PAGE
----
The Biopharmaceutics Classification System (BCS) is not only a useful tool for obtaining waivers for in-vivo bioequivalence studies but also for decision making in the discovery and early development of new drugs. Measurement of solubility and permeability in the discovery/development settings is described. These data can be utilized for the preliminary BCS classification of pipeline compounds. A decision tree is described in the prioritization of salt and polymorph screening studies prior to in vivo studies in animals. For BCS class 1 and 3 compounds, polymorphism is less likely to impact on bioavailability. The polymorph screening study may be postponed after animal studies. The BCS classification can also be used in the design of animal and human formulations. A BCS-based animal formulation development decision tree is presented. A compound is triaged based on a series of decision points into one of the five formulation strategies. Human formulation has different requirements than animal formulation. A comparison between animal and human formulation strategies is presented. In conclusion, for non-BCS 1 compounds, the right-first-time polymorph and formulation selection ensures consistent pharmacokinetic performance and avoids bridging BA/BE studies. It is in line with FDA’s initiative to reduce R&D cycle time through quality by design for pharmaceutical products.
biopharmaceutics classification; decision tree; formulation; polymorphism; salt
The biopharmaceutical classification system (BCS) classifies compounds based on their solubility and permeability. Regulatory agencies and health organizations have utilized this classification system to allow dissolution to be used to establish bioequivalence for highly soluble and highly permeable compounds. The pharmaceutical industry has taken advantage of this and BCS-based waivers are becoming more routine and result in significant savings. Further, there is strong scientific rationale to allow BCS-based waivers for even more compounds to realize even more savings. Yet just as clear as the benefits are the barriers that limit application: lack of international regulatory harmonization, uncertainty in regulatory approval, and organizational barriers within the pharmaceutical industry. Once these barriers are overcome and additional applications are fully allowed, the full benefits of BCS applications will be realized.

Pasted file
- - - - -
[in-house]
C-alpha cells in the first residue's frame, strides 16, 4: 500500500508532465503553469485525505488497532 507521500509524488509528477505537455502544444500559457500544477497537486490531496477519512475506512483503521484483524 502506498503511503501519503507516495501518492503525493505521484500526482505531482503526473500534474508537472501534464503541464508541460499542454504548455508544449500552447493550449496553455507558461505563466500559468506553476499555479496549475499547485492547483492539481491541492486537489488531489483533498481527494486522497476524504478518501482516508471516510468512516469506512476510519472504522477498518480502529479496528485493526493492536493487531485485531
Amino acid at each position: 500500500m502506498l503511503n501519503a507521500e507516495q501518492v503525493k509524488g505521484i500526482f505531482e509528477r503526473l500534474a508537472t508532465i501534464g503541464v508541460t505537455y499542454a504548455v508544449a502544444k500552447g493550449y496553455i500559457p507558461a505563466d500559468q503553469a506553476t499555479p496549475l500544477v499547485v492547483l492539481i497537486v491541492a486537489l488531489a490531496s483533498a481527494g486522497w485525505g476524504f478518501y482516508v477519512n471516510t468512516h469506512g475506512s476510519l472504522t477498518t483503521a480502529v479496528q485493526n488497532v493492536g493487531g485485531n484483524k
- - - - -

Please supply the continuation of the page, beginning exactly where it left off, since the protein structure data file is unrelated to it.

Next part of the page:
biopharmaceutical classification system; dissolution; formulations development; permeability; solubility
The Biopharmaceutics Classification System (BCS) categorizes drugs into one of four biopharmaceutical classes according to their water solubility and membrane permeability characteristics and broadly allows the prediction of the rate-limiting step in the intestinal absorption process following oral administration. Since its introduction in 1995, the BCS has generated remarkable impact on the global pharmaceutical sciences arena, in drug discovery, development, and regulation, and extensive validation/discussion/extension of the BCS is continuously published in the literature. The BCS has been effectively implanted by drug regulatory agencies around the world in setting bioavailability/bioequivalence standards for immediate-release (IR) oral drug product approval. In this review, we describe the BCS scientific framework and impact on regulatory practice of oral drug products and review the provisional BCS classification of the top drugs on the global market. The Biopharmaceutical Drug Disposition Classification System and its association with the BCS are discussed as well. One notable finding of the provisional BCS classification is that the clinical performance of the majority of approved IR oral drug products essential for human health can be assured with an in vitro dissolution test, rather than empirical in vivo human studies.
BA/BE; biopharmaceutics classification system; biowaiver; intestinal absorption; molecular biopharmaceutics; oral drug product